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In maiden voyage, European space freighter docks with ISS

by Staff Writers
Toulouse, France (AFP) April 3, 2008
Europe's robot freighter successfully docked on its maiden voyage Thursday with the International Space Station, the European Space Agency (ESA) announced.

The Automated Transfer Vehicle (ATV) hooked up with mankind's orbiting outpost at 1445 GMT, prompting cheers and applause to erupt at mission control in this southwestern French city.

Named after French science fiction pioneer Jules Verne and roughly the size of a London double-decker bus, the ATV is Europe's most ambitious venture in orbital transport and one of its costliest gambles in space.

"This is an historic moment," Yannick d'Escatha, the head of France's National Centre for Space Studies (CNES), declared.

Closing the gap at six to seven centimetres (three to four inches) per second, the module coupled automatically with the Russian-made unit Zvezda, one of the ISS's earliest components.

Within seven minutes, mechanical links anchored the ATV to the ISS as a prelude to connecting the two vessels' computers by cable.

The mission is "a spectacular demonstration of Europe's capabilities in international space exploration," said ESA's Director-General Jean-Jacques Dordain.

The ATV -- described by ESA as combining the functions of a "tug boat and a river barge" -- is carrying 7.5 tonnes of drinking water, food and other essentials for the astronauts on the space station.

"ATV's autopilot worked better than the top pilots in space today, and that's what bugs me," former French astronaut Jean-Francois Clervoy told AFP, tongue in cheek.

Locked in tandem, ISS and the resupply ship will circle Earth at 28,000 kilometres (17,400 miles) per hour at an altitude of about 350 kilometres (220 miles).

The Jules Verne will stay in place for approximately six months and then, loaded with refuse from the ISS, will separate and burn up in a safe, controlled descent toward Earth over the Pacific Ocean, ESA says.

Mastering automatic-docking technology is considered a key to assembling spaceships in orbit for long-term missions, such as to Mars.

The Jules Verne weighed nearly 20 tonnes at its launch from Kourou, French Guiana, on March 9, but used up some of its fuel in docking rehearsals while in orbit.

Designed and built for 1.3 billion euros (2.01 billion dollars), the Jules Verne will be followed by four more cargo ships, whose assembly and launch will each cost over 300 million euros (471 million dollars).

The automated docking took place three four minutes later than scheduled, but otherwise went off without a hitch.

The module's pressurised Integrated Cargo Carrier has 50 cubic metres (1,765 cu. feet) of storage space -- nearly the capacity of a large shipping container.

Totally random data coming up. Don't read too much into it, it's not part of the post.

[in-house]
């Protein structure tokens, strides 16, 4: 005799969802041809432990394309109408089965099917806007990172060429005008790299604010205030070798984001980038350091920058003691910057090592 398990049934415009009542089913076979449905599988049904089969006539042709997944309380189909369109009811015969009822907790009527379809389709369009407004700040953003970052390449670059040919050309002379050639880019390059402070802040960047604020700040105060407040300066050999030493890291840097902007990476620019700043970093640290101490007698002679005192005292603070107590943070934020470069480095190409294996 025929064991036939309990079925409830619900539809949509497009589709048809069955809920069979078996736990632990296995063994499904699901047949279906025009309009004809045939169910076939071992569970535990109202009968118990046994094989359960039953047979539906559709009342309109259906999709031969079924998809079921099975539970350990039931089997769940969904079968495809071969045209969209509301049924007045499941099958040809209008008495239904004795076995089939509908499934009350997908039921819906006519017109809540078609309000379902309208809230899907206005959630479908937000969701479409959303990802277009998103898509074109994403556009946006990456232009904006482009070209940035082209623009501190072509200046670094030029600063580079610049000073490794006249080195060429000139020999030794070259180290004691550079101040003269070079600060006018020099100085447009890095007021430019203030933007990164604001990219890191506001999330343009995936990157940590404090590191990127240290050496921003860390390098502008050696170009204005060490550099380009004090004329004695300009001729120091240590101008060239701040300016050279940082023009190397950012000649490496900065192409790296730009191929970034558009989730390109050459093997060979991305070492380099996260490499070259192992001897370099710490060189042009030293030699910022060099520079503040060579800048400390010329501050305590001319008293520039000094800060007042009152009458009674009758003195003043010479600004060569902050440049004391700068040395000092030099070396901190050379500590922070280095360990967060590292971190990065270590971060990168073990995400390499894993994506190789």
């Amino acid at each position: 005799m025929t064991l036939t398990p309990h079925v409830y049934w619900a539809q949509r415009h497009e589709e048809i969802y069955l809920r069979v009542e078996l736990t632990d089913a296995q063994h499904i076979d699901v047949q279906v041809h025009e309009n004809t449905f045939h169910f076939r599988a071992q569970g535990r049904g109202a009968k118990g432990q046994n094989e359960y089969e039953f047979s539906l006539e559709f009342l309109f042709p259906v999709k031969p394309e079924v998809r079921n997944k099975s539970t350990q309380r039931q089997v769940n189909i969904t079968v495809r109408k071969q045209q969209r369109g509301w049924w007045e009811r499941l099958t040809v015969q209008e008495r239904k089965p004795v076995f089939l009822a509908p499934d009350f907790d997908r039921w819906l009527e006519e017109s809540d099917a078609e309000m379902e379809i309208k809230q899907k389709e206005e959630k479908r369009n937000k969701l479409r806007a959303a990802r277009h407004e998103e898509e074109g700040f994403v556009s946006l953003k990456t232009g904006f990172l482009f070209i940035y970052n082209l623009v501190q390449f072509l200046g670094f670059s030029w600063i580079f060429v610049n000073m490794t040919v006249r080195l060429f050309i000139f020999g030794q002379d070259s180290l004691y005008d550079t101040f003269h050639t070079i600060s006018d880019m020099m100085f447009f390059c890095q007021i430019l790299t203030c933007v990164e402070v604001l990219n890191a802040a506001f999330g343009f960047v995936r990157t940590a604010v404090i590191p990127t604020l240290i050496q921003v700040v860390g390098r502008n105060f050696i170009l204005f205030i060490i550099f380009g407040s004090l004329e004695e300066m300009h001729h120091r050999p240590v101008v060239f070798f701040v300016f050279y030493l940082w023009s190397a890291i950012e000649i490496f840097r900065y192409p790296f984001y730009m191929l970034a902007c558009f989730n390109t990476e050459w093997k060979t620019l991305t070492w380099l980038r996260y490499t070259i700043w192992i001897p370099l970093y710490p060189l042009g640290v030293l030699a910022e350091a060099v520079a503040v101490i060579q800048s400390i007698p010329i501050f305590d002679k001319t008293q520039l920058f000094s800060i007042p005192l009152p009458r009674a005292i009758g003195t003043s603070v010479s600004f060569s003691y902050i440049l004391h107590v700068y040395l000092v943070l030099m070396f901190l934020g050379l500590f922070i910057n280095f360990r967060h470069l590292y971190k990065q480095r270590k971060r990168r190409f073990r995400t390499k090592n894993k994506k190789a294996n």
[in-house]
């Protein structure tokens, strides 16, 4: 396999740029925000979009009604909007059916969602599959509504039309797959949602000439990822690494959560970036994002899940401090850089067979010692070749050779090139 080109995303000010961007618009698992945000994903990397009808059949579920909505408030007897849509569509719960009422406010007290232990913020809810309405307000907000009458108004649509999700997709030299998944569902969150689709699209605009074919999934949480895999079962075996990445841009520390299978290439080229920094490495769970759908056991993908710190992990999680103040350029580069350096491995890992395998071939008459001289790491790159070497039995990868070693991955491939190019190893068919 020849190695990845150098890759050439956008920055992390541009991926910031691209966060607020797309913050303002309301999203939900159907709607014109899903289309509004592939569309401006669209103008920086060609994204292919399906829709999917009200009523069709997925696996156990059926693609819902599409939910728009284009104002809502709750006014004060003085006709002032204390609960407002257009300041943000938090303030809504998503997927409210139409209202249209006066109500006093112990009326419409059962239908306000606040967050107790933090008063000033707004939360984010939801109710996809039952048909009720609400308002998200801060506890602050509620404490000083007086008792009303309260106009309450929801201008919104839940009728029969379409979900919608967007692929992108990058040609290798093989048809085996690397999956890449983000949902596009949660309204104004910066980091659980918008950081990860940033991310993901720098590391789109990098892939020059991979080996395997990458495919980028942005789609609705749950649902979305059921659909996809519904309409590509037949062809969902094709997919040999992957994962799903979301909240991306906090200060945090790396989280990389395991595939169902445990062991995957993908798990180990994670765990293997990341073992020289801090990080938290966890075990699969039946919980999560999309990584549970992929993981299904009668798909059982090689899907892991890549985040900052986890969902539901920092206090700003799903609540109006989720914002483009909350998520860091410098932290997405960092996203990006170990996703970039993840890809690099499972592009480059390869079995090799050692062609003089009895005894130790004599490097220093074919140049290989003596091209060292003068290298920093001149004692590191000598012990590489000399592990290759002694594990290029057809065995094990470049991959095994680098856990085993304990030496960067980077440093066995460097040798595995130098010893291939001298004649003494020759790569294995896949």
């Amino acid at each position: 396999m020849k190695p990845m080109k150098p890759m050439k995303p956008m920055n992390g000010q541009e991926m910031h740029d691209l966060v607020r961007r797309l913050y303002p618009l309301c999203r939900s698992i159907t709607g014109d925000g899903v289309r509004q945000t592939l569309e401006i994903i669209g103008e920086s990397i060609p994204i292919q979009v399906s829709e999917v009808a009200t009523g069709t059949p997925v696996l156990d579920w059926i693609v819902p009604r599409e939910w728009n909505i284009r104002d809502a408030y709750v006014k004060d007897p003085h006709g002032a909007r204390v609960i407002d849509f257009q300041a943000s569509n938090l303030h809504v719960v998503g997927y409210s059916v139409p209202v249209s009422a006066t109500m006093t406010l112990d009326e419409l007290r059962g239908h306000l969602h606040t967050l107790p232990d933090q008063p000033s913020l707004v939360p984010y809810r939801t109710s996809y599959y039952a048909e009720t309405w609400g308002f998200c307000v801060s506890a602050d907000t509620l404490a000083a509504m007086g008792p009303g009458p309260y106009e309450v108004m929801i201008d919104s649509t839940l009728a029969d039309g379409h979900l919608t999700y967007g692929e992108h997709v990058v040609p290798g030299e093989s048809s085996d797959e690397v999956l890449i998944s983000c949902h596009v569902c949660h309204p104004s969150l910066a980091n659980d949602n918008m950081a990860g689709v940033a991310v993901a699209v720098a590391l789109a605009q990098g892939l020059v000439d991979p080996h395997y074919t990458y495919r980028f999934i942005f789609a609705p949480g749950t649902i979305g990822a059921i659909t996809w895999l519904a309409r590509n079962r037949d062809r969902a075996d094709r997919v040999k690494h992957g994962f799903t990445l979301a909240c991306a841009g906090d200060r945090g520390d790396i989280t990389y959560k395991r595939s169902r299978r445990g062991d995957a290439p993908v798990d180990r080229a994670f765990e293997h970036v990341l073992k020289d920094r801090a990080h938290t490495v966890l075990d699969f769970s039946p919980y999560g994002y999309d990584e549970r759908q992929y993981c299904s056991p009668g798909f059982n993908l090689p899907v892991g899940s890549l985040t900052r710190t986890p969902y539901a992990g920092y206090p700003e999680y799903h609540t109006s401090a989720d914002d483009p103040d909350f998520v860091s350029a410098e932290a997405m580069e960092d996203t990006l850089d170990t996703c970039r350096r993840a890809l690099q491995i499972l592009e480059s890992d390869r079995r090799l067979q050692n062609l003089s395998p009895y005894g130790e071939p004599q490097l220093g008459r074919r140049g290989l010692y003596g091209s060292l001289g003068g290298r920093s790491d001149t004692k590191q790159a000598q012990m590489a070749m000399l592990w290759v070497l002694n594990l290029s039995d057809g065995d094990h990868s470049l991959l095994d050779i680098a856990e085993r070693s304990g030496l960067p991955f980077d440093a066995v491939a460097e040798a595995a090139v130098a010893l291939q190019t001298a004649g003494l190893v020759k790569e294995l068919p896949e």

Besides drinking water, the 10-metre (32.5-feet) -long vessel houses a tank containing 860 kilos (1,892 pounds) of refuelling propellant for the ISS's propulsion system, as well as oxygen and nitrogen.

Over the next six months, the ATV will boost the multi-module ISS into a higher orbit to compensate for its natural altitude loss of up to several hundred metres (hundreds of feet) per day.

The ISS and its orbiting occupants depend on regular deliveries of experiments, spare parts and life-sustaining supplies, to date furnished by US space shuttles and Russia's Progress resupply vessels.

Since it first went into orbit, the ISS has accommodated 156 astronauts from 15 countries, as well as five "tourists."

earlier related report
European Space Freighter cleared to dock with ISS: ESA
Europe's brand-new robot space freighter received final clearance to dock with the International Space Station (ISS), officials at the European Space Agency announced Wednesday.

The Automated Transfer Vehicle (ATV), named the Jules Verne after the French pioneer of science fiction, will make its first attempt to link up to the orbiting space station on Thursday at 1441 GMT, said ESA management.

"We have proven that Jules Verne's systems are safe, reliable and ready to dock to the Station," said John Ellwood, the ATV's project manager.

"Everyone has worked very hard to get to this point, and we have also proven that the team on the ground is fully ready for tomorrow's first attempt," he added.

ESA mission control in Toulouse, southwestern France, put the vehicle through two test runs, one on Saturday, the other Monday, which passed off without a hitch.

If Thursday's first attempt at docking does not succeed then the ESA has pencilled in a second attempt for Saturday.

The Jules Verne is a freighter weighing nearly 20 tonnes. Launched on March 9, it is designed to dock automatically with the Russian-made module Zvezda, one of the earliest components of the ISS, an orbital outpost in space.

It carries 7.5 tonnes of water, food and other essentials.

Designing and building it has cost ESA 1.3 billion euros (2.01 billion dollars). Four more ATV cargo ships are in the works, with their assembly and launch each costing just over 300 million euros.

Mastering automatic-docking technology is considered a key to assembling spaceships in orbit for long-term missions, such as to Mars.

The rendezvous and docking will be broadcast live by ESA TV, 16:00-17:15 CEST (14:00-15:15 UT); details are available on the ESA TV web page. The event will also be streamed live via the ESA website starting at 16:00 CEST (14:00 UT); the link will be made available shortly before. Related Links
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European space freighter in dress rehearsal for ISS hookup
Paris (AFP) March 31, 2008
Europe's brand-new robot space freighter inched towards the International Space Station (ISS) on Monday as mission controllers practised emergency manoeuvres ahead of a maiden linkup on Thursday.

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